There’s tons of ambiguity in Eliza Griffiths’s Social Meets Personal.
ELIZA GRIFFITHS at Katharine Mulherin (1086 Queen West), to October 18. 416-537-8827. Rating: NNNN
There is something clownish in contemporary sexual politics that Eliza Griffiths has exploited to just the right degree in her new painting show, Well Socialized. Groups of men and women frolic, gossip and compete with each other in elaborate social games that echo the boudoir and bon vivant paintings of the French and Dutch masters.
That is, if they weren't sporting rave-worthy outfits cribbed from Jean-Paul Gaultier or the occasional Cyrano de Bergerac nose. Each painting is an attenuated take on the 21st-century mating dance, with its attendant excesses of fashion and vanity.
In Social Meets Personal, three figures teeter on the edge of something that could be revelling or fighting, the sort of ambiguity echoed by their questionable gender, indeterminate setting and green and blue skin. Their faces, though laughing, carry a flicker of jaded apprehension.
These are paintings offered almost as advertising, windows on a lifestyle just edgy enough to be both glamorous and ridiculous. Griffiths puts each viewer into the position of a lone outsider witnessing the intricate social dance of a self-preoccupied elite.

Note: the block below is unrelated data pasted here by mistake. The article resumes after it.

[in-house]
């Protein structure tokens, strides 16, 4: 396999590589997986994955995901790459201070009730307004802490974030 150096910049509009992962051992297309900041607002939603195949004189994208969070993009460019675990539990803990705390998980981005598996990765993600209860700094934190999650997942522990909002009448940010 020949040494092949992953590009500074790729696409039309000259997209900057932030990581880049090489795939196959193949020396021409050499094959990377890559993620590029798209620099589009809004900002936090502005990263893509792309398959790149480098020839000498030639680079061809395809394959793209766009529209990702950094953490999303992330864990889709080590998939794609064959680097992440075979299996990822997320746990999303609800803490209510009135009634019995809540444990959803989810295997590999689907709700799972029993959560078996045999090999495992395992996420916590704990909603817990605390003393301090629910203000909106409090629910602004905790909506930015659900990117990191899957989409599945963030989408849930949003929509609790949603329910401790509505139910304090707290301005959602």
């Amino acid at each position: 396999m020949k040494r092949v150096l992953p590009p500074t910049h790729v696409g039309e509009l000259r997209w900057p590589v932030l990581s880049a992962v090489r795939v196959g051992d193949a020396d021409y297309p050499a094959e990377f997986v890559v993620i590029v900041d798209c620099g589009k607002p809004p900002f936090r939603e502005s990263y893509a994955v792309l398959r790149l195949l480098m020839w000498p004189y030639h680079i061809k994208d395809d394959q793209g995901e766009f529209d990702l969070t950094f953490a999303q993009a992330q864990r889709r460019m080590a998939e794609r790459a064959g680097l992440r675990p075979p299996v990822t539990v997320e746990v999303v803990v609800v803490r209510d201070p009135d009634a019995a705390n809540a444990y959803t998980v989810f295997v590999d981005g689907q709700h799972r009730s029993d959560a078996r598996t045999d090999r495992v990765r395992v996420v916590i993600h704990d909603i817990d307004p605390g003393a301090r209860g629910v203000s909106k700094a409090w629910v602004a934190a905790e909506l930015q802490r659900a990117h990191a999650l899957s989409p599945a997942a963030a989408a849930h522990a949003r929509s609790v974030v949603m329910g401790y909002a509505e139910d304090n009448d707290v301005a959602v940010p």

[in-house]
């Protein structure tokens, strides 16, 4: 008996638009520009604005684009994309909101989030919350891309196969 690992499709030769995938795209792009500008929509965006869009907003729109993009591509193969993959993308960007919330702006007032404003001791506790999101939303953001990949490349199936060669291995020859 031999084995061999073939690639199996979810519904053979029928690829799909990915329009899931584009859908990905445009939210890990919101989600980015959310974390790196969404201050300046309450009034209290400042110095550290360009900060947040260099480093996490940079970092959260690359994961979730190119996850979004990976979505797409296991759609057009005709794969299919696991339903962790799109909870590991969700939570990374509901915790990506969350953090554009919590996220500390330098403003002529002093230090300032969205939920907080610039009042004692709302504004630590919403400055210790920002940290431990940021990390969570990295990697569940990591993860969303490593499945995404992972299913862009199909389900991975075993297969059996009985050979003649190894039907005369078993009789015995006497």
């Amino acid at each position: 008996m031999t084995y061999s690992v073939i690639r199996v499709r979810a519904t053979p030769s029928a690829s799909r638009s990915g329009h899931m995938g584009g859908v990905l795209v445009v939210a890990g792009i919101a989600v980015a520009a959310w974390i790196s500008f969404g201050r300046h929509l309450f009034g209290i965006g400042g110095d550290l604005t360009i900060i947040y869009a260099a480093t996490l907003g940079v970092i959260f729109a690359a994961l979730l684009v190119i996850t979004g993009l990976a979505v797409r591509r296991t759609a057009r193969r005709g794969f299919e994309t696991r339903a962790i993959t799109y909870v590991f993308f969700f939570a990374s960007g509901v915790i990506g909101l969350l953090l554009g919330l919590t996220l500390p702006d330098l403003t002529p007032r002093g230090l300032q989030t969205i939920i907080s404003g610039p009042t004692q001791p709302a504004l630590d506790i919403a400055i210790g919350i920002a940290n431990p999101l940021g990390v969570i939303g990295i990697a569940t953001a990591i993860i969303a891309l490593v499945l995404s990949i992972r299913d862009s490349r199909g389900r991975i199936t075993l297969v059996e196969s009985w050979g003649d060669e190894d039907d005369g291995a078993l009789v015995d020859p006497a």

Human sexual folly has always been the best subject of farce, and you could have a good chuckle at what Griffiths lays bare: the unchecked vanity of our age, the surgically polished (and sometimes indistinguishable) mugs of our celebrities and the often ridiculous jockeying for desirability and edge at any cost.
Except that the elements are too unbalanced and rigorously painterly for mere satire. Griffiths's uncomfortably garish colour coupled with her classically rendered figures in their silly outfits make the right kind of disjointed fit. It takes artistic rigour to visually anchor the complex fluttering of these fragile and narcissistic subjects.
It's a weird age, and Griffith's blend of oversaturated colour, subtle kitsch and palpable sexual anxiety does it justice.